Ayodhya verdict to determine Kamandal-Mandal politics

A view of Ayodhya city. (PTI photo)

Nearly 27 years after the disputed structure of Ram Janambhoomi-Babari Masjid was demolished on December 6 1992, a final resolution of the matter seems beckoning with the Supreme Court completing the hearing of the matter on Wednesday.

While legally the matter seems to be getting over, politically it could be yet another beginning of a long-drawn campaign that could see both the BJP and Congress besides regional parties, particularly SP and BSP, engaging in a battle of wits and reworking their strategies to outdo each other as the temple issue has huge political ramifications in the Hindi heartland.

BJP will cite the favourable verdict as the fulfilment of their agenda, albeit through the legal process, within months after the Modi government withdrew the special status of Jammu and Kashmir through the abrogation of Article 370.

With the Mandir verdict, Modi and Co may become a force to reckon with for the Opposition. The Congress party leader, former prime minister Rajiv Gandhi had in 1986 allowed the opening of locks of the disputed site for the puja. It was during the term of another Congress leader, former prime minister Narasimha Rao, that the disputed structure was demolished.

Now the Congress is cautious in its reactions, saying that it has always backed resolution of the matter through the judiciary.

It was a during BJP Chief Minister Kalyan Singh’s tenure that the disputed structure was demolished and during another saffron Chief Minister, Yogi Adityanath’s tenure, that a resolution is in sight. If the apex court decides the other way, it will be a big setback for theBJP.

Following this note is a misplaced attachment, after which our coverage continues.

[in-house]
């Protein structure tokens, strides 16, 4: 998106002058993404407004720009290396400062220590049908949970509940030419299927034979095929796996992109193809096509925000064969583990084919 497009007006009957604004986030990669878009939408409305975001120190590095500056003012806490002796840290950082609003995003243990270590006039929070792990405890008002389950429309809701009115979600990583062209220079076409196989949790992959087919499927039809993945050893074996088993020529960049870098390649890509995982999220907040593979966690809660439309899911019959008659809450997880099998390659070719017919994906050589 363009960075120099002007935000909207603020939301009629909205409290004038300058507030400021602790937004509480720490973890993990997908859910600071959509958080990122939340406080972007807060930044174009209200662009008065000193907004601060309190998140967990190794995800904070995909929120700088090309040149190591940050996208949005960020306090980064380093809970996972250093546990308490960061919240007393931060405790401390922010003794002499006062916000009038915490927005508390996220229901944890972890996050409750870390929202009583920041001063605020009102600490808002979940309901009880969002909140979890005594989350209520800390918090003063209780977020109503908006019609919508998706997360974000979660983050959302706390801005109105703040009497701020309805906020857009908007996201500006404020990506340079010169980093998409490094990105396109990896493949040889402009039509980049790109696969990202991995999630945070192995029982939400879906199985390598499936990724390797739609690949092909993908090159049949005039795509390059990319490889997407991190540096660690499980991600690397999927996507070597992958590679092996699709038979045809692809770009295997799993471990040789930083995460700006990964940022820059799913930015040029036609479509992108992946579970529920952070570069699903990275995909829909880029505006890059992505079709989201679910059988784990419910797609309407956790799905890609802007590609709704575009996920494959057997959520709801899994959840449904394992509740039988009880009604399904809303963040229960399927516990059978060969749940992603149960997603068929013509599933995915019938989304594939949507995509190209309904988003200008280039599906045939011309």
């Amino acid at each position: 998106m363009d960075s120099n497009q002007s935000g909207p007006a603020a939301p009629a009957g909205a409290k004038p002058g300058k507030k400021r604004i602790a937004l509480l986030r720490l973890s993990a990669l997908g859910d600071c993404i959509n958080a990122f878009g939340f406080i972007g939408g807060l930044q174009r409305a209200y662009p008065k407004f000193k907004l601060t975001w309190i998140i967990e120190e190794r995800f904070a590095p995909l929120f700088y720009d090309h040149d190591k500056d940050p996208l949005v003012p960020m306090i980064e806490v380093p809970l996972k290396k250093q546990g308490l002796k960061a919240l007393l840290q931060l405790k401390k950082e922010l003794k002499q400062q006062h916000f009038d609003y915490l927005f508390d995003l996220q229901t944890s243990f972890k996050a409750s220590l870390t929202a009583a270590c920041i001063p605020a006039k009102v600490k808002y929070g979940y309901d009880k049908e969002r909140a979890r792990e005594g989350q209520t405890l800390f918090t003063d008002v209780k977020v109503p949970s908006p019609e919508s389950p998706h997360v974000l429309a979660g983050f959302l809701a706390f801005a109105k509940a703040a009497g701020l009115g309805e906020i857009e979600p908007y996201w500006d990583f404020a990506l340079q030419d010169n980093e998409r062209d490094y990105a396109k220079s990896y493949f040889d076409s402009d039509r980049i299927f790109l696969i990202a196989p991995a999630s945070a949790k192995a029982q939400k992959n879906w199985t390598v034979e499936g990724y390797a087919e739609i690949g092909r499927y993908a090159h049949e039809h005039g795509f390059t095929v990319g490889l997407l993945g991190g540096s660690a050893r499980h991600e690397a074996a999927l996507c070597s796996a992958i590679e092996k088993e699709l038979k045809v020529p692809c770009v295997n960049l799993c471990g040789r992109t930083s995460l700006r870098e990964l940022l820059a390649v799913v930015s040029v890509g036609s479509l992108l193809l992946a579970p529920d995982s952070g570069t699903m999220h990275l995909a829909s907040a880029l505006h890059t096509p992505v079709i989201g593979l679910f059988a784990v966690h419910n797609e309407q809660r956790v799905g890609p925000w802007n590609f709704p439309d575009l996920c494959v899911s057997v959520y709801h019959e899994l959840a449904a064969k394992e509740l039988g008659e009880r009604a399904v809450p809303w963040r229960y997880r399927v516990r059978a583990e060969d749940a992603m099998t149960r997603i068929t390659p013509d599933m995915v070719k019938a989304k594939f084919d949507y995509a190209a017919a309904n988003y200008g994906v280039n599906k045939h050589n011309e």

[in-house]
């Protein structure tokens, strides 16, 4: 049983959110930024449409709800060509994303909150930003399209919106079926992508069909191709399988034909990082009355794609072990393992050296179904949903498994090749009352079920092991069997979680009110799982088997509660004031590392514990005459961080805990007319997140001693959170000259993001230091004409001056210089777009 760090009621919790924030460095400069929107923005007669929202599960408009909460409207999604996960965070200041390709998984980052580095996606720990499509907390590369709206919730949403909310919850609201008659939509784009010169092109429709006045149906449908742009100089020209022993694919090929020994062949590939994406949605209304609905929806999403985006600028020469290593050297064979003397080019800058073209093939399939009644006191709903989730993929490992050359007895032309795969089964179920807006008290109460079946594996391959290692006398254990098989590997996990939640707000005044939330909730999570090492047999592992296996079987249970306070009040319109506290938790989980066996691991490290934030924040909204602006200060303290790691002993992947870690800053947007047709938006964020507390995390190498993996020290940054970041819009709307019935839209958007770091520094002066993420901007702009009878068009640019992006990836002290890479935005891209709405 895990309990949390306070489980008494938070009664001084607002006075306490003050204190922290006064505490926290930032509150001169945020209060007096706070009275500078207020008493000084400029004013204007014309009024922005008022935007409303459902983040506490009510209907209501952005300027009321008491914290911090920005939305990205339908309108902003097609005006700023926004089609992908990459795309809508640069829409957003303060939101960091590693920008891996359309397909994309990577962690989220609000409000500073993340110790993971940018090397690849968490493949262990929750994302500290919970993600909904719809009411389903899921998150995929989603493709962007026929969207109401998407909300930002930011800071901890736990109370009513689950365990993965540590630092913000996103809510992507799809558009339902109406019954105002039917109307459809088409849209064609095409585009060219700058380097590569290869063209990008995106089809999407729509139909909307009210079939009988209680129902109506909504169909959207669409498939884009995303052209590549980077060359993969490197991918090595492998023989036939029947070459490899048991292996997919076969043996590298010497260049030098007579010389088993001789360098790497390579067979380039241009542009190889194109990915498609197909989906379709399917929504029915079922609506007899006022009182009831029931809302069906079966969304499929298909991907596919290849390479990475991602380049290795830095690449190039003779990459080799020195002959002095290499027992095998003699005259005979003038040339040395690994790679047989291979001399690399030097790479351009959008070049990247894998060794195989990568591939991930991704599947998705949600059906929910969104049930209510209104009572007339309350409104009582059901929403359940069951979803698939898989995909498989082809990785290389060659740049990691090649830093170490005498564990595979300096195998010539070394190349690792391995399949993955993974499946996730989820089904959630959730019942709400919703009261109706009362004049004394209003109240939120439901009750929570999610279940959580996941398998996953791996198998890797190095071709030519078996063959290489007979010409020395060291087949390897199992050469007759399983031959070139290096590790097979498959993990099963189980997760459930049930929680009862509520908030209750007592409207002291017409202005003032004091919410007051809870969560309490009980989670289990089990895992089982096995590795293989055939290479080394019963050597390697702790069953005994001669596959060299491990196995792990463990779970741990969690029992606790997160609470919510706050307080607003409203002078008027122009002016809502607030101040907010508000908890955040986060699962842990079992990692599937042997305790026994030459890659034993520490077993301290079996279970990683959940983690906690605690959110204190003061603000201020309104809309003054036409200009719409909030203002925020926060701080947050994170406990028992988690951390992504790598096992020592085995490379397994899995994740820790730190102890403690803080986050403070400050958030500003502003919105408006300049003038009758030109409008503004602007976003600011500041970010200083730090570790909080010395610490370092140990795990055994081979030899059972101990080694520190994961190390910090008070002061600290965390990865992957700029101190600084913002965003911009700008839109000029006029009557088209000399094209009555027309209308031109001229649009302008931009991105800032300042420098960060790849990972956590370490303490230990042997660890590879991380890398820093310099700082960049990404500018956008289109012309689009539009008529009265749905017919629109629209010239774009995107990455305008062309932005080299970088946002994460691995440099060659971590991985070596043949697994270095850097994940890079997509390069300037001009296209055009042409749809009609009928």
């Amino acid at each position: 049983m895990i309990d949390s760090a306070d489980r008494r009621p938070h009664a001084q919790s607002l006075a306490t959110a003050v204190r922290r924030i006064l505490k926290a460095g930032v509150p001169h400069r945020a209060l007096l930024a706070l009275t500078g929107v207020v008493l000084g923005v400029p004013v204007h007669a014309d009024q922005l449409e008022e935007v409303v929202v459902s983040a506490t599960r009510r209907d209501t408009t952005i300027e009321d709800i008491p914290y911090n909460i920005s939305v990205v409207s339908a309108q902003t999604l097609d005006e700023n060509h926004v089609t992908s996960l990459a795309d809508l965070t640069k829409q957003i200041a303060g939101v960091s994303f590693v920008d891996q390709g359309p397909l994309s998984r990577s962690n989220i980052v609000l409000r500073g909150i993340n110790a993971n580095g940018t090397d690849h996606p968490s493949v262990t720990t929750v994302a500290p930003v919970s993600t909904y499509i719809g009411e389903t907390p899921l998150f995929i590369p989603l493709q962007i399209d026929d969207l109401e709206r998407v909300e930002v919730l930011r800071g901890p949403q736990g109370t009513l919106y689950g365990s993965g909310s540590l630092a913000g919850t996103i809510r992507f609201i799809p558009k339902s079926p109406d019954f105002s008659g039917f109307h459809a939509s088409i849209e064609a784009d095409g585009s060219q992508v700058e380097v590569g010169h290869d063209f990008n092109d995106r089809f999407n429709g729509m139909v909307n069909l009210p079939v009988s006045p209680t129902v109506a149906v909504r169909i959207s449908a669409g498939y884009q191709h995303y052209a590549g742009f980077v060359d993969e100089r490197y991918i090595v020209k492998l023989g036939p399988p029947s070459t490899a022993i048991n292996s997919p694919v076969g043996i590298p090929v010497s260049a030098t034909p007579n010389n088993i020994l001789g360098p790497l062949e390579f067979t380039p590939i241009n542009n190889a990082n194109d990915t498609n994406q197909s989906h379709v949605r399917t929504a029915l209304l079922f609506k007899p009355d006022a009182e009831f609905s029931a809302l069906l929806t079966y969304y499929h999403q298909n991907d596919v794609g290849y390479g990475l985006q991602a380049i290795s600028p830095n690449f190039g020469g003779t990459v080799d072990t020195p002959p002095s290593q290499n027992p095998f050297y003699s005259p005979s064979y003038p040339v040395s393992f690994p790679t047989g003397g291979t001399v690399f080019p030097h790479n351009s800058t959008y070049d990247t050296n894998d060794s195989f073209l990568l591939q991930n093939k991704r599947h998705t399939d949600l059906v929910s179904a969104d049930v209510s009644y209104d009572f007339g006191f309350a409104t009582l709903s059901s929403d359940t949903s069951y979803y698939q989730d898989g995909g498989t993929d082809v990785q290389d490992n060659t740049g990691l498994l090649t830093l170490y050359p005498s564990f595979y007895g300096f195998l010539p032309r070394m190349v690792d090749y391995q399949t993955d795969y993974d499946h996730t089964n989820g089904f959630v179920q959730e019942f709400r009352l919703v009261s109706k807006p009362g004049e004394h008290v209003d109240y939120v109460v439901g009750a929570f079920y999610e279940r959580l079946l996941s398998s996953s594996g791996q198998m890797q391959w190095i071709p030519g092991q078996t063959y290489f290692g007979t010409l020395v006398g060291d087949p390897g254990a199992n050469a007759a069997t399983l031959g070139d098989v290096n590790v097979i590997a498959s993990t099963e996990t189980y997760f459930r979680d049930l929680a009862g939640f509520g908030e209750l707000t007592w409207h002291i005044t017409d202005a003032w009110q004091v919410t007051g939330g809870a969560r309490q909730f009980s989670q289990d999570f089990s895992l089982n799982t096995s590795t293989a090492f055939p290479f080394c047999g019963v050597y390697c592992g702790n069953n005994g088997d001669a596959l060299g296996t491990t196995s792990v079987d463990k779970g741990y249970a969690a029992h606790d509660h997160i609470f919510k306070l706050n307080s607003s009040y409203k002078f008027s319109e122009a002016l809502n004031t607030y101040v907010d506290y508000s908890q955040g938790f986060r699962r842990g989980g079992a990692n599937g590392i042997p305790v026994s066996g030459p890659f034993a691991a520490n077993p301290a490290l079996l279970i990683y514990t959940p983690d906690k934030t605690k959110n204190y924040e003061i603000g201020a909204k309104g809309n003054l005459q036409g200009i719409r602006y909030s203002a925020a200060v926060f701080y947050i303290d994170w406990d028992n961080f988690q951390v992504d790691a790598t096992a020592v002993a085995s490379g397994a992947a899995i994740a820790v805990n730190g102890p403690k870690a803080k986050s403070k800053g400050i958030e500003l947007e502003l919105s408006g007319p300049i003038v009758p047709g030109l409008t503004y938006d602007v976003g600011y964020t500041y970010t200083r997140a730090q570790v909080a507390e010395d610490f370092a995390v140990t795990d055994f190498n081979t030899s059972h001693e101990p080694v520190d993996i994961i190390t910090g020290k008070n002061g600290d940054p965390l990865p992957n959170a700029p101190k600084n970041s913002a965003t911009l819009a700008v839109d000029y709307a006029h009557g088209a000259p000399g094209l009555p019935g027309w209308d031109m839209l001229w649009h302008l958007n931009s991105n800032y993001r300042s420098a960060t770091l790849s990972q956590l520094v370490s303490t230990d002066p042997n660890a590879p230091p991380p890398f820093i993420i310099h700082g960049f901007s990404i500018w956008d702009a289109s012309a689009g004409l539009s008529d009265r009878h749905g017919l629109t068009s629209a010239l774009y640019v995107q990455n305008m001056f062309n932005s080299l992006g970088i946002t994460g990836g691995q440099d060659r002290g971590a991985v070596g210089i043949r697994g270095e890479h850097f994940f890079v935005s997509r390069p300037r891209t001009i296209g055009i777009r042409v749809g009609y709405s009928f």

It may also trigger a chain reaction in Bihar, where disparate socialist forces can mount a challenge to a resurgent BJP.

The Ram Janambhoomi movement started at a time when former prime minister V P Singh had brought Mandal Commission, which gave 27% reservation to Other Backward Classes among Hindus, which had triggered violent agitations by upper caste groups.

It was believed that L K Advani’s Rathyatra in the 90s was also a counter to Mandal politics that was perceived by the Sangh Parivar as something which divided the Hindus.

The quota politics which was countered by the Ram temple pitch was famously described in the political lexicon as Mandal (Social justice versus Kamandal (communalism) politics.

Even now primary challenger to the BJP in Hindi heartland is not Congress but proponents of Mandal politics. The Ayodhya judgement, either way, will once again affect the Mandal-Kamandal politics in Hindi states.

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